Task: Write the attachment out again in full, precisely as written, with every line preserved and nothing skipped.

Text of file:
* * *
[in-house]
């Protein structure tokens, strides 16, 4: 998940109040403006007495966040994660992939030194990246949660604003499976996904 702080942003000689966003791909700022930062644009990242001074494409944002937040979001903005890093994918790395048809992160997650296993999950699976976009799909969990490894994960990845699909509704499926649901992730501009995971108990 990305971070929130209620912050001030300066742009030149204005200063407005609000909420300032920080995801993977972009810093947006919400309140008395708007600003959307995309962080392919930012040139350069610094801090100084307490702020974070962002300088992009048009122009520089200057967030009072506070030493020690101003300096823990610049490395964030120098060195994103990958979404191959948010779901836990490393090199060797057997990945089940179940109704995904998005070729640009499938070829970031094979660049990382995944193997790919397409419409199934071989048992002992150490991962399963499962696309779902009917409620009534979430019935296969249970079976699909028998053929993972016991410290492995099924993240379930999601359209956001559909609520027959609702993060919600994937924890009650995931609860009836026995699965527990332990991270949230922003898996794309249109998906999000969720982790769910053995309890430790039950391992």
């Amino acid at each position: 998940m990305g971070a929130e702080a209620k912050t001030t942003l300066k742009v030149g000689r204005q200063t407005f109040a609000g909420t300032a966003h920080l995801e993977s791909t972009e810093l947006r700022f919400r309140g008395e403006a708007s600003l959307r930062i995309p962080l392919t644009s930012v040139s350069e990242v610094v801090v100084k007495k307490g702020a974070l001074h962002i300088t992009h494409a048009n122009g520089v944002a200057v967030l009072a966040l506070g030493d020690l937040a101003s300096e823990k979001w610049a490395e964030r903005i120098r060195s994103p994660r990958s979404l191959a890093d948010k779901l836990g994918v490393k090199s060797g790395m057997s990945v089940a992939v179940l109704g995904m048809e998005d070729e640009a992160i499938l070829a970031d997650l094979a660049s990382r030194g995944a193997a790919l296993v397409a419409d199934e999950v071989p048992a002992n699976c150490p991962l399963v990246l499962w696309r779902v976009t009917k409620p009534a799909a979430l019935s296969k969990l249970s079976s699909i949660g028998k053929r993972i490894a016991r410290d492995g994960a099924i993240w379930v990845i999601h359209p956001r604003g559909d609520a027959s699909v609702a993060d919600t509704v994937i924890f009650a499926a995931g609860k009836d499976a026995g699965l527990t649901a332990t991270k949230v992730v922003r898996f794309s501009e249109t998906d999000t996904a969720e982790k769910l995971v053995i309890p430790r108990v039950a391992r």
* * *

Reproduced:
[in-house]
């Protein structure tokens, strides 16, 4: 998940109040403006007495966040994660992939030194990246949660604003499976996904 702080942003000689966003791909700022930062644009990242001074494409944002937040979001903005890093994918790395048809992160997650296993999950699976976009799909969990490894994960990845699909509704499926649901992730501009995971108990 990305971070929130209620912050001030300066742009030149204005200063407005609000909420300032920080995801993977972009810093947006919400309140008395708007600003959307995309962080392919930012040139350069610094801090100084307490702020974070962002300088992009048009122009520089200057967030009072506070030493020690101003300096823990610049490395964030120098060195994103990958979404191959948010779901836990490393090199060797057997990945089940179940109704995904998005070729640009499938070829970031094979660049990382995944193997790919397409419409199934071989048992002992150490991962399963499962696309779902009917409620009534979430019935296969249970079976699909028998053929993972016991410290492995099924993240379930999601359209956001559909609520027959609702993060919600994937924890009650995931609860009836026995699965527990332990991270949230922003898996794309249109998906999000969720982790769910053995309890430790039950391992």
């Amino acid at each position: 998940m990305g971070a929130e702080a209620k912050t001030t942003l300066k742009v030149g000689r204005q200063t407005f109040a609000g909420t300032a966003h920080l995801e993977s791909t972009e810093l947006r700022f919400r309140g008395e403006a708007s600003l959307r930062i995309p962080l392919t644009s930012v040139s350069e990242v610094v801090v100084k007495k307490g702020a974070l001074h962002i300088t992009h494409a048009n122009g520089v944002a200057v967030l009072a966040l506070g030493d020690l937040a101003s300096e823990k979001w610049a490395e964030r903005i120098r060195s994103p994660r990958s979404l191959a890093d948010k779901l836990g994918v490393k090199s060797g790395m057997s990945v089940a992939v179940l109704g995904m048809e998005d070729e640009a992160i499938l070829a970031d997650l094979a660049s990382r030194g995944a193997a790919l296993v397409a419409d199934e999950v071989p048992a002992n699976c150490p991962l399963v990246l499962w696309r779902v976009t009917k409620p009534a799909a979430l019935s296969k969990l249970s079976s699909i949660g028998k053929r993972i490894a016991r410290d492995g994960a099924i993240w379930v990845i999601h359209p956001r604003g559909d609520a027959s699909v609702a993060d919600t509704v994937i924890f009650a499926a995931g609860k009836d499976a026995g699965l527990t649901a332990t991270k949230v992730v922003r898996f794309s501009e249109t998906d999000t996904a969720e982790k769910l995971v053995i309890p430790r108990v039950a391992r």